He went on like that with the pastas and entrees assuming we'd have 2 of everything. He was wrong but I'm sure they
do a whole lot more business like this. After the meal the show continued. When explaining dessert he said, "We have
the World's best cheesecake and Europe's number one chocolate cake."
Who gave them that honor? I'm sure no one. They just said it. We did split the cheesecake and it really was
delicious. It tasted a bit like 'no bake' cheesecake - but Missy and I both love no-bake cheesecake at home so we're
In Venice it's the experience usually and not the food that takes center stage. In Saint Mark's square we sat
down and had a glass of wine, a coffee and a water. The bill? A jaw-dropping $45. We were charged for music and
bread/cover charge plus the outrageous amount for our 3 beverages. But it's okay because it was an experience we
were paying for and not the drinks.
This restaurant has a complete band outside playing classical Italian music and the whole experience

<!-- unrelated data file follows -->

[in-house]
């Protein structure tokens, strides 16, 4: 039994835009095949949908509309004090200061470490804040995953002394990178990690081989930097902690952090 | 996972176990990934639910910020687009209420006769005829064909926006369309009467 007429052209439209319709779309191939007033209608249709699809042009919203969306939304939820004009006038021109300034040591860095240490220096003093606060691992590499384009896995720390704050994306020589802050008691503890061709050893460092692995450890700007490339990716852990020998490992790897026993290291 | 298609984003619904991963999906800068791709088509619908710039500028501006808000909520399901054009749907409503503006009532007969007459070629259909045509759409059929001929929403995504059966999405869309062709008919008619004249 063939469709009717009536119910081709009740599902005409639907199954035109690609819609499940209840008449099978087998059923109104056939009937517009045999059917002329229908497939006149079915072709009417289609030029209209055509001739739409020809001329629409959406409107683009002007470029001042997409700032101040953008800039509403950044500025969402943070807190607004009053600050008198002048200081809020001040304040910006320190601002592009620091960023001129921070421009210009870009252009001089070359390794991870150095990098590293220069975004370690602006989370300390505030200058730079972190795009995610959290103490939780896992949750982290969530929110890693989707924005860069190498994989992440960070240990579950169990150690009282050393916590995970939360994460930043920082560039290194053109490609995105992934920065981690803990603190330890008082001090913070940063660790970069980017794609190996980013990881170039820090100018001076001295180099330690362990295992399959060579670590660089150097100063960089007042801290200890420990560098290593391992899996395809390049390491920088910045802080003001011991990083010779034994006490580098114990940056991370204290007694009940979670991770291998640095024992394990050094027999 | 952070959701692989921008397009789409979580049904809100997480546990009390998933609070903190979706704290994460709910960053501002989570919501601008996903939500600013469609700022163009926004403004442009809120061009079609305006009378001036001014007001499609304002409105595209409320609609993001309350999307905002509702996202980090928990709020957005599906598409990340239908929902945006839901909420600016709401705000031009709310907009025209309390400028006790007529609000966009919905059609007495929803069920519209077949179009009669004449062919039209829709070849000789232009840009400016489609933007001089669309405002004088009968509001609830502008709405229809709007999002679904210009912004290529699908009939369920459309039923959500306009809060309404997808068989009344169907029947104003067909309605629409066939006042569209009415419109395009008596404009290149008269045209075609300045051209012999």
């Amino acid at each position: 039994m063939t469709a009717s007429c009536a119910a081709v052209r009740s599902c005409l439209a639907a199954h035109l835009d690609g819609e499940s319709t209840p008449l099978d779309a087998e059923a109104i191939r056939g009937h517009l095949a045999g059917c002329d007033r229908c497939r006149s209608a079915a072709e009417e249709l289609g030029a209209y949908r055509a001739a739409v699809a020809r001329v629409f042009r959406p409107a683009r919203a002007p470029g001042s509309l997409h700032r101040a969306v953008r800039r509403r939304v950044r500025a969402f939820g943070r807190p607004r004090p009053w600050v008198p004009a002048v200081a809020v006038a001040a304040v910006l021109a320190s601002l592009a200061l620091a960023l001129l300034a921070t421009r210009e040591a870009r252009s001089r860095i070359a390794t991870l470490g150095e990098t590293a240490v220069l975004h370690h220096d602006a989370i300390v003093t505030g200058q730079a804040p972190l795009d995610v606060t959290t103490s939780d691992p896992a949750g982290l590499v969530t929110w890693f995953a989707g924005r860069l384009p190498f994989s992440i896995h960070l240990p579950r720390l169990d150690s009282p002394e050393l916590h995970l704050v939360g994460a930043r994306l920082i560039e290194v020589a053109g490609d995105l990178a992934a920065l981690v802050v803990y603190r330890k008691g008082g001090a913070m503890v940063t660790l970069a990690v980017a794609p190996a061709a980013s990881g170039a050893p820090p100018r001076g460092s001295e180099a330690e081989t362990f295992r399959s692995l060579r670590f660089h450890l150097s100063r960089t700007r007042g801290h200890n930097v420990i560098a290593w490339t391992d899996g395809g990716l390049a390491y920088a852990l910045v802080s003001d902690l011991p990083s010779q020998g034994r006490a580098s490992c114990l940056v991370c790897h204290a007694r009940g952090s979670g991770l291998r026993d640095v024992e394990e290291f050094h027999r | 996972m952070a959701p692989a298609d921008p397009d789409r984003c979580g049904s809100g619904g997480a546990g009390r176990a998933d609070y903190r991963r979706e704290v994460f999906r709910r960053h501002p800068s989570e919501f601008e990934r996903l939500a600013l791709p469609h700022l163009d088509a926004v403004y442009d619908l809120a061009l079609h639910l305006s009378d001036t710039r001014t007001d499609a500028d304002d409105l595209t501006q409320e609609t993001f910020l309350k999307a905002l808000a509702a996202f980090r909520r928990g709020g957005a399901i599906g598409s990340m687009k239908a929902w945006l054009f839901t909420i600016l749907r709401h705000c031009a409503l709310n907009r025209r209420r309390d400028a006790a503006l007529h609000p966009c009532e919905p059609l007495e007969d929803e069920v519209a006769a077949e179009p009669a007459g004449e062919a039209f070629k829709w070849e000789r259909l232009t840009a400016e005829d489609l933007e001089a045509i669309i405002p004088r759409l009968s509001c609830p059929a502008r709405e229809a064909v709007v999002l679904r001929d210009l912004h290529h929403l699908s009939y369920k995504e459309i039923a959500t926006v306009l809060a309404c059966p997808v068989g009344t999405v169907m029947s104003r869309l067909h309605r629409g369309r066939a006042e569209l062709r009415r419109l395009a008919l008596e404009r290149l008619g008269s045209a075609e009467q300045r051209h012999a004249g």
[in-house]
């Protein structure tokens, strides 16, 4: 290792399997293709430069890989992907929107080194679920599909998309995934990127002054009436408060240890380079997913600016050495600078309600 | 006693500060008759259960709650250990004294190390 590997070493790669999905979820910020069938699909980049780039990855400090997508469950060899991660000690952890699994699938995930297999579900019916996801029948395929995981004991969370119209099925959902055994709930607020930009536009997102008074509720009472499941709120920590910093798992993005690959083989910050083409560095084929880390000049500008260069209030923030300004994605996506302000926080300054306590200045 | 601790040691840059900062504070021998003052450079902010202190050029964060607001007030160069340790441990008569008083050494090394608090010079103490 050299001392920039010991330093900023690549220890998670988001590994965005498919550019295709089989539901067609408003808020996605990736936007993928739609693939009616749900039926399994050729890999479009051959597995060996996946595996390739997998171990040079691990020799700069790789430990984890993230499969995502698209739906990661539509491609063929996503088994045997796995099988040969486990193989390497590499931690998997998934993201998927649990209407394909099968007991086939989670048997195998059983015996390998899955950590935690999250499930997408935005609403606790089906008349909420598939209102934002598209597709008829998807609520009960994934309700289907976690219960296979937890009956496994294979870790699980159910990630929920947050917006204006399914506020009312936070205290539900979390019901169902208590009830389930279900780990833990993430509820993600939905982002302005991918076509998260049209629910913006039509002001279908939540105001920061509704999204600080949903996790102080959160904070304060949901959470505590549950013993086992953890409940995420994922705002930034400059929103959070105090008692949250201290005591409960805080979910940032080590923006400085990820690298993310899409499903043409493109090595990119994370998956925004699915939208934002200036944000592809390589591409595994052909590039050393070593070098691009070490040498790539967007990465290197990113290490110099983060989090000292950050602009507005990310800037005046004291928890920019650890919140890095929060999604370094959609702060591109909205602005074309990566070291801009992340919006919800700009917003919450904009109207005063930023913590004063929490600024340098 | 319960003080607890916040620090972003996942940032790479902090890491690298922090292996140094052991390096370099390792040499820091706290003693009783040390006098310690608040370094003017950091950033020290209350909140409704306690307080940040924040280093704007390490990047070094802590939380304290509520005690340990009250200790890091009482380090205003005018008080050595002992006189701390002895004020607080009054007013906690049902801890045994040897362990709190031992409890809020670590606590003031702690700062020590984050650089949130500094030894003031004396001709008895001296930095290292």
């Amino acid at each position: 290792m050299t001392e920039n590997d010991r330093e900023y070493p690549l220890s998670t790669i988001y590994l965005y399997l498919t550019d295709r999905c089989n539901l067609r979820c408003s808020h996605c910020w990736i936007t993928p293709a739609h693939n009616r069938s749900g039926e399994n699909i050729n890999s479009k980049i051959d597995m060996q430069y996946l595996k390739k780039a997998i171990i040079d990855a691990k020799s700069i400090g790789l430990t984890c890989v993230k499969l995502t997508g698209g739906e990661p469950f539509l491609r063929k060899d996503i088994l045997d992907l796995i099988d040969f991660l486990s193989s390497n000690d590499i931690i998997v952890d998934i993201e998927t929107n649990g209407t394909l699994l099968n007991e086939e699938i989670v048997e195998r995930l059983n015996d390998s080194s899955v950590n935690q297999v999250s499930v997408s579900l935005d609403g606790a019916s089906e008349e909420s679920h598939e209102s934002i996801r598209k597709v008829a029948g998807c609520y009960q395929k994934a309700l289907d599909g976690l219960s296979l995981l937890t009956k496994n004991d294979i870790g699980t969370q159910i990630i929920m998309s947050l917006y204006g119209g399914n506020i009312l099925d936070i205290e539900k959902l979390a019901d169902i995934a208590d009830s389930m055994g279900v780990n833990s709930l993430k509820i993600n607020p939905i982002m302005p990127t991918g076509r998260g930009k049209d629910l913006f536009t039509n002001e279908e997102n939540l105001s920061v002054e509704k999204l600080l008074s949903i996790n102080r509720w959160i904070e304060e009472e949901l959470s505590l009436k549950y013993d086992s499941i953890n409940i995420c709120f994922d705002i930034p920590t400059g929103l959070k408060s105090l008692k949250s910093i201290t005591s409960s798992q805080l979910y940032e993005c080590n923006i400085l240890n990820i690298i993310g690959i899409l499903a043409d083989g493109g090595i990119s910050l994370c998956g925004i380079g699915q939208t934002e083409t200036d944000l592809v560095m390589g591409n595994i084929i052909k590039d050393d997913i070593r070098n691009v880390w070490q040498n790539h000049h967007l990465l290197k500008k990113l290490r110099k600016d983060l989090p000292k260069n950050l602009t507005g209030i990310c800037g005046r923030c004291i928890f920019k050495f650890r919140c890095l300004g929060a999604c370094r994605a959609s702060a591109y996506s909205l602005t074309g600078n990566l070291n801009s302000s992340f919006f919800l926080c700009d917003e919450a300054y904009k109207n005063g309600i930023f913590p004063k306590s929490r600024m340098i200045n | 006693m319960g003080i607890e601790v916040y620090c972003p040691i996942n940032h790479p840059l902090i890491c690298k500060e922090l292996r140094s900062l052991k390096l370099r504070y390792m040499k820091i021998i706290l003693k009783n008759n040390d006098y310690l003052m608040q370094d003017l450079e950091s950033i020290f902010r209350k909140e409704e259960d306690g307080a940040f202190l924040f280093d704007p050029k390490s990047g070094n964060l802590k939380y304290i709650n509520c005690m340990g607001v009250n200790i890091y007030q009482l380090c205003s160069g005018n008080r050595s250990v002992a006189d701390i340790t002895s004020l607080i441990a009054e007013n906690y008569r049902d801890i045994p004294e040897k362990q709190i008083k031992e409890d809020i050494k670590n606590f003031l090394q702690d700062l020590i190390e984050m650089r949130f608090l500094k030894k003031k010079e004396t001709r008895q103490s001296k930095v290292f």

of sitting in the center of the Square to watch the people mill about was worth it. But it just goes to show you if
you create an experience you can get away with highway robbery.
And what is the most famous experience in Venice? Gondolas, right? There's no better example of paying for
an experience because where would you pay about $150 for a over glorified canoe?
Now I'm not complaining because the gondola ride is a must for many tourists. And Missy and I
loved it - but when you stop to think about it you wouldn't pay for this anywhere else.
Now before you dismiss all of this and say "My business is Different!" - just stop, re-read and think about how you
can apply this in your business. I promise you can.
(c) Surefire Marketing, Inc.
Yanik Silver is recognized as the leading expert on creating automatic, moneymaking websites...and he still
doesn't know how to put up a website.
He is the author, co-author or creator of several best-selling online marketing books and tools, which can be
found at http://www.SurefireMarketing.com